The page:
Accessibility Frequently Asked Questions
Here are answers to some frequently asked questions.
Stetson University does not have a separate admissions process for students with disabilities. All applicants must meet the admissions criteria as outlined in the University Catalog. Once admitted, students should contact the Accessibility Services Center (ASC) to request academic accommodations.
No. It is not required that you disclose your private medical information to the university. If students register with the Accessibility Services Center for academic accommodations, supporting documentation will be requested to ensure appropriate accommodations are put in place. The Accessibility Services Center will not disclose information about the student's disability or accommodations to other offices on campus without the student's permission. Whether or not a student is registered for accommodations may be disclosed to school officials with legitimate educational interests, but details of specific accommodations and/or private medical information will not be disclosed.
Yes. The Accessibility Services Center (ASC) recommends reasonable accommodations in accordance with Title III of the Americans with Disabilities Act of 1990, the Rehabilitation Act of 1973 (Section 504) and Stetson University's academic standards to ensure equal access to the educational experience at Stetson. The ASC also works with Residential Living and Learning and Dining Services to meet specific housing needs and/or dietary restrictions.
No. Neither the accommodations that a student has with the University nor the student's disability are recorded in the student's transcript. The Accessibility Services Center can release a student's accommodation information to other institutions or individuals upon request.
Yes and no. The Accessibility Services Center accepts an IEP or 504 plan as a form of documentation during the registration process. However, some accommodations that students receive in high school do not translate the same way at the college level. This is often because colleges and universities provide resources to all students that do not require accommodations to access. In these instances, the staff at the Accessibility Services Center will assist students in navigating these supplemental resources.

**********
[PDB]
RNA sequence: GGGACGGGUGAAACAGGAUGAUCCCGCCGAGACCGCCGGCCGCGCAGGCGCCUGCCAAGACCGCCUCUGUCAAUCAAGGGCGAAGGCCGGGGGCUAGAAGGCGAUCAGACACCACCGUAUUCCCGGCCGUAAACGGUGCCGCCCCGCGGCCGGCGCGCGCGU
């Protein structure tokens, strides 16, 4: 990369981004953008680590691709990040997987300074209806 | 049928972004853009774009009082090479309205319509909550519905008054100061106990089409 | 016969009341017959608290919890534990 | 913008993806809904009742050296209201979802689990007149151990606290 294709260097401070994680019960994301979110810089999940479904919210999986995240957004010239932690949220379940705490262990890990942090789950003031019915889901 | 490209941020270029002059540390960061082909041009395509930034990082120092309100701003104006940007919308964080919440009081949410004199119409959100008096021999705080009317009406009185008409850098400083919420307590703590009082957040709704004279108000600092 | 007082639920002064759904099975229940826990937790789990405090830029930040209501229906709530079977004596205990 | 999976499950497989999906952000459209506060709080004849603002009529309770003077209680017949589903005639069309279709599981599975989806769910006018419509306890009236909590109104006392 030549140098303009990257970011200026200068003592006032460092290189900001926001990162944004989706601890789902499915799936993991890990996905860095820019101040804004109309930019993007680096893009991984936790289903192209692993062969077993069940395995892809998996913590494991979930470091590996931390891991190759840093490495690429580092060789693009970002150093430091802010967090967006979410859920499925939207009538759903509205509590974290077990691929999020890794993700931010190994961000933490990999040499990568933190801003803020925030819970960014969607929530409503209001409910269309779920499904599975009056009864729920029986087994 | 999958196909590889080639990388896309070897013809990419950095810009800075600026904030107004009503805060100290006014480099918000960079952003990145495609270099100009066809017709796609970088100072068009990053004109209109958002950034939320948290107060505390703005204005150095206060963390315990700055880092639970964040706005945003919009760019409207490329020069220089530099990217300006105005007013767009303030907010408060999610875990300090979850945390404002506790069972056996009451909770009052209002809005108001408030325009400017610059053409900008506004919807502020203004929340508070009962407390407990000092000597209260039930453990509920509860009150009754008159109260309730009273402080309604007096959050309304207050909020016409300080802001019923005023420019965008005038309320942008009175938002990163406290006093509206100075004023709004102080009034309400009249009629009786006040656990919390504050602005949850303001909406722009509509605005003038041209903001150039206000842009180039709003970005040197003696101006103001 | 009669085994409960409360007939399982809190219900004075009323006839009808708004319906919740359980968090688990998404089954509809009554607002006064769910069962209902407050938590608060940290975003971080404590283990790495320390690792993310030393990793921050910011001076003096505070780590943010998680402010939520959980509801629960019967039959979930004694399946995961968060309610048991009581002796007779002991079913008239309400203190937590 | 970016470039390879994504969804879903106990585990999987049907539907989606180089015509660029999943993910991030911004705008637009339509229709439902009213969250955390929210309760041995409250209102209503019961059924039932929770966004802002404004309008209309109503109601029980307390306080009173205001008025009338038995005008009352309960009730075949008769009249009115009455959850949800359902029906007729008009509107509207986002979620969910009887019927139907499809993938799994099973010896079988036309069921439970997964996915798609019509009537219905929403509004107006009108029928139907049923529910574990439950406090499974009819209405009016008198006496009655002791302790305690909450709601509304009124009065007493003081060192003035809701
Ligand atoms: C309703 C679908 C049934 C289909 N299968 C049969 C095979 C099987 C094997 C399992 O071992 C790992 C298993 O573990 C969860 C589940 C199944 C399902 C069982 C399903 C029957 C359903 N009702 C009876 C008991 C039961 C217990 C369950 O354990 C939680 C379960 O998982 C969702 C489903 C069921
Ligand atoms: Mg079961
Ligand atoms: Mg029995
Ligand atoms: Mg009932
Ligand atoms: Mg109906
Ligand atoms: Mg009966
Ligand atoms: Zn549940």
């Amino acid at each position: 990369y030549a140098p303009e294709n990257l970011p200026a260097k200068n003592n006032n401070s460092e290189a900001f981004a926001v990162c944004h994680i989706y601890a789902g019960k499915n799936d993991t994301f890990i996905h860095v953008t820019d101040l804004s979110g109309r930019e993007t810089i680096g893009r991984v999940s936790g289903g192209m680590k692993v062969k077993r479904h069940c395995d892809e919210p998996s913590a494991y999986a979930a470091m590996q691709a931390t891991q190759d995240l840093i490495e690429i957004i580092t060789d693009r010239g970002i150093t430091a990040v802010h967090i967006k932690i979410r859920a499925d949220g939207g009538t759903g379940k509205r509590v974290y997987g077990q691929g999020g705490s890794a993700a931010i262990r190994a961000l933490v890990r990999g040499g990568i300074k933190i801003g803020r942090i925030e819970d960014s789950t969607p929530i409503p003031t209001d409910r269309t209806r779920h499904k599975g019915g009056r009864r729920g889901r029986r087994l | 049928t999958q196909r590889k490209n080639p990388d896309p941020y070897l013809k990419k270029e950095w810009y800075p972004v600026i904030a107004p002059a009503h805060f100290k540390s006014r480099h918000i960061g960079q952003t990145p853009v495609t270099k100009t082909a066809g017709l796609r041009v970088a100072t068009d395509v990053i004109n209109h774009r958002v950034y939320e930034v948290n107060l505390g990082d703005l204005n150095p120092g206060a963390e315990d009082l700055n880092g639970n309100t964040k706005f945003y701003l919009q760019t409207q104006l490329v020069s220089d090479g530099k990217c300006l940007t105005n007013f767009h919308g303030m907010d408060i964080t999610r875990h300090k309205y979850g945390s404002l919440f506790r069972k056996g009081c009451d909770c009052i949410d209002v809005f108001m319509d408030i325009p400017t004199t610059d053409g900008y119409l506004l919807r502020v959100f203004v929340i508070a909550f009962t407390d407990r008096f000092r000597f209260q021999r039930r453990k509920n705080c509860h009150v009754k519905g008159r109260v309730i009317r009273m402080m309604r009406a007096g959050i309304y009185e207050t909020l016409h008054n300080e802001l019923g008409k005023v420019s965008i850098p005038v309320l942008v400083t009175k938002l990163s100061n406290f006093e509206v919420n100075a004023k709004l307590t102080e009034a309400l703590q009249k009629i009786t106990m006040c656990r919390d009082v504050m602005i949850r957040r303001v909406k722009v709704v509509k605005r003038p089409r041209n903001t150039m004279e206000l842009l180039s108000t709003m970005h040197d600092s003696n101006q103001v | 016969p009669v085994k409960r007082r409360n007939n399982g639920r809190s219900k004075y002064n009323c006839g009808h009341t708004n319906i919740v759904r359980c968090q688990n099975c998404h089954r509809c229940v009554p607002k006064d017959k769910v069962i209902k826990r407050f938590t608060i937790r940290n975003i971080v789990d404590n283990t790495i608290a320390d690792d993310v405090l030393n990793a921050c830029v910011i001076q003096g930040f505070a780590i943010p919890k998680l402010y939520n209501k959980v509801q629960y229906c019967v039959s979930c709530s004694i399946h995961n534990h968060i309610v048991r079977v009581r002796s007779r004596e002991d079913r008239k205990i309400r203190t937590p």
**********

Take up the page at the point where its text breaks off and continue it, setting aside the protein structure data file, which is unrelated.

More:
Yes. It is not a requirement that students had accommodations in high school. The Accessibility Services Center does require that students have appropriate documentation of the student's disability that speaks to the accommodations being requested. The Accessibility Services Center can assist students in finding possible community providers for evaluation if necessary. The student will want to check with their personal insurance carrier to determine preferred providers. Any expenses incurred from the evaluation are the student's responsibility.
Stetson University does not provide evaluations for learning disabilities or other conditions which may result in the need for academic accommodations. However, we do have a list of providers in the community who students can contact to be evaluated. Any expenses incurred from an evaluation are the student's responsibility.
It is important for students to actively participate in their education, especially vocalizing their classroom needs to their professors. There are some cases where it may not be necessary to register for accommodations through the Accessibility Services Center if the professor is simply made aware. For example, if a student requests that the professor change marker colors when writing on the board, the student having a conversation with the professor can make this change much faster for the student's benefit instead of going through a formal accommodations registration process which may take several days. For accommodations that would be require an adjustment to classroom accessibility, it is important to register so that the Accessibility Services Center can assist with supporting both the student and professor.
For students who are registered with the Accessibility Services Center, the office will notify professors of a student's accommodations each semester. Students are still encouraged to speak with their professors and take an active role in their education and accommodations. Hearing directly from the student can help the professor understand the barriers and improve the classroom experience beyond the stated accommodations. The Accessibility Services Center is always more than happy to help students who are unsure how to navigate conversations with their professors and can either coach the student in preparing to speak with their professor or be a third-party in the conversation based on the student's need.
The Accessibility Services Center is located at 209 Bert Fish Drive on campus (we're a one-story house across from the gazebo near the sorority houses). We can also be contacted via phone at 386-822-7127 or [email protected].